Five eco-challenges to try in 2022

If your New Year’s resolutions involve saving money, time or the planet – or all three – we’ve got some great suggestions for eco-friendly challenges that will help you achieve your goals this year.

1 -Try a no-spend month
During a no-spend month, the idea is not to spend money on anything except essential items such as food, transport, bills and housing. The rule is simple: take one month off from your usual spending habits in order to build up a significant amount of savings in the bank as well as reducing your footprint as a consumer. Essentials could include rent/mortgage, bills, healthcare and groceries, while non-essentials are things like eating out, takeaway coffees, cinema tickets and new clothes. At the beginning of the month, make sure all your essentials are covered, and stock up on pantry items and bathroom essentials such as eco-friendly toilet paper.

2 - Sign up for Plastic Free July
Plastic Free July is a global movement that helps millions of people be part of the solution to plastic pollution – so we can have cleaner streets, oceans, and beautiful communities. The Plastic Free July challenge simply means refusing single-use plastics and you can sign up for the challenge here. You’ll receive tips and tricks in regular weekly emails during July to help you keep motivated throughout the month. You can also read stories about Plastic Free July participants and other news and updates about this fantastic global movement.

Man holding re-useable and plastic water via Shutterstock

3 - Go plogging
Have you ever heard of plogging? It simply means jogging and picking up litter. The term “plogging” is coined from the English phrase “jogging” and “plocka upp”, a Swedish term that means “picking up”. The movement launched in 2016 and took off swiftly around the globe, allowing people to combine two of their passions – running and taking care of the environment. All it takes is a bag, some gloves and some running shoes to get started. Find out more here.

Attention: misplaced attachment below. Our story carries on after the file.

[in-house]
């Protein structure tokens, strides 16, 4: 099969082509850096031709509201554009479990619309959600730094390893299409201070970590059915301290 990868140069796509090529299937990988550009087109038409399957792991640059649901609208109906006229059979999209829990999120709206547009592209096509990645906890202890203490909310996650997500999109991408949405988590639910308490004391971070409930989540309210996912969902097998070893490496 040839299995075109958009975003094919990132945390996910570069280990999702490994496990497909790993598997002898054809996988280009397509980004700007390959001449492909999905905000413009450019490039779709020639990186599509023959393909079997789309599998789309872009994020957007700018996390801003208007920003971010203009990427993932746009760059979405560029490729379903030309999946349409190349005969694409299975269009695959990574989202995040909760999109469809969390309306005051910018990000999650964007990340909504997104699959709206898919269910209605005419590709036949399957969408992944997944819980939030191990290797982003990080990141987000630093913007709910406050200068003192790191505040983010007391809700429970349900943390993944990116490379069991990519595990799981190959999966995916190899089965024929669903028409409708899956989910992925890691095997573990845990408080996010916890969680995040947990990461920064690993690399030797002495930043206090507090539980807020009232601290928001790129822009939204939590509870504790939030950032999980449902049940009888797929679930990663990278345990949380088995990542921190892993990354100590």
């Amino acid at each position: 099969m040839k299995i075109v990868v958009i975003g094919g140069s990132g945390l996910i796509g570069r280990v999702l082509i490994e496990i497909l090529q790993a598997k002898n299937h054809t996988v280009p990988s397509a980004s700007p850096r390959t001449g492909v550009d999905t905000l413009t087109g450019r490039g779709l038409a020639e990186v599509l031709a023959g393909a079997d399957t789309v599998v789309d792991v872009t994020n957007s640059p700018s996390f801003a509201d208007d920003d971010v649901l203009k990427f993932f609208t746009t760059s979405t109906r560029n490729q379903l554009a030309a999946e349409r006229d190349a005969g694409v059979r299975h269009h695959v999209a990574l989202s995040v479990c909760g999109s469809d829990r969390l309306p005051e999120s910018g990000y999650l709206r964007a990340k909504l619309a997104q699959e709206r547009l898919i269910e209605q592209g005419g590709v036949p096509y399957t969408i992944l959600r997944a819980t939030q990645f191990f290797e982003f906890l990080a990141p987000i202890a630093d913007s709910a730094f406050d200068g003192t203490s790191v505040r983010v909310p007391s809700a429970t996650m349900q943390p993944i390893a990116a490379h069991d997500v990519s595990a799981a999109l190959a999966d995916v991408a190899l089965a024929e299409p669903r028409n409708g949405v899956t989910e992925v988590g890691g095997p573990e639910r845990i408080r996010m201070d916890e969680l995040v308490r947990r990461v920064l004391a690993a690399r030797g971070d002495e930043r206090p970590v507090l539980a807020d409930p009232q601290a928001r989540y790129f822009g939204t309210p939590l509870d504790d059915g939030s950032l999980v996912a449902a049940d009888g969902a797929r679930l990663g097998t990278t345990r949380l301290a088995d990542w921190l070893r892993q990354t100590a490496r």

4 - Eat and shop local        
Eating and shopping locally doesn’t just reduce your carbon footprint; it also benefits your local economy and local producers. Avoid the big chain stores and supermarkets and seek out farmers markets and local vendors who carry local goods for your purchases. Eat at local, small, family-run restaurants and support local businesses too.

Lady shopping at local fruit and vegetable marketAleksandar Karanov via Shutterstock 

5 - Green up your home
Small changes around the house can make a significant impact on the environment. Fix any leaky taps, switch your light bulbs to energy saving ones, pop a two-minute timer on every time you have a shower and don’t run the tap while you brush your teeth. Check out our blog on easy low-cost ways to green up your home for more ideas.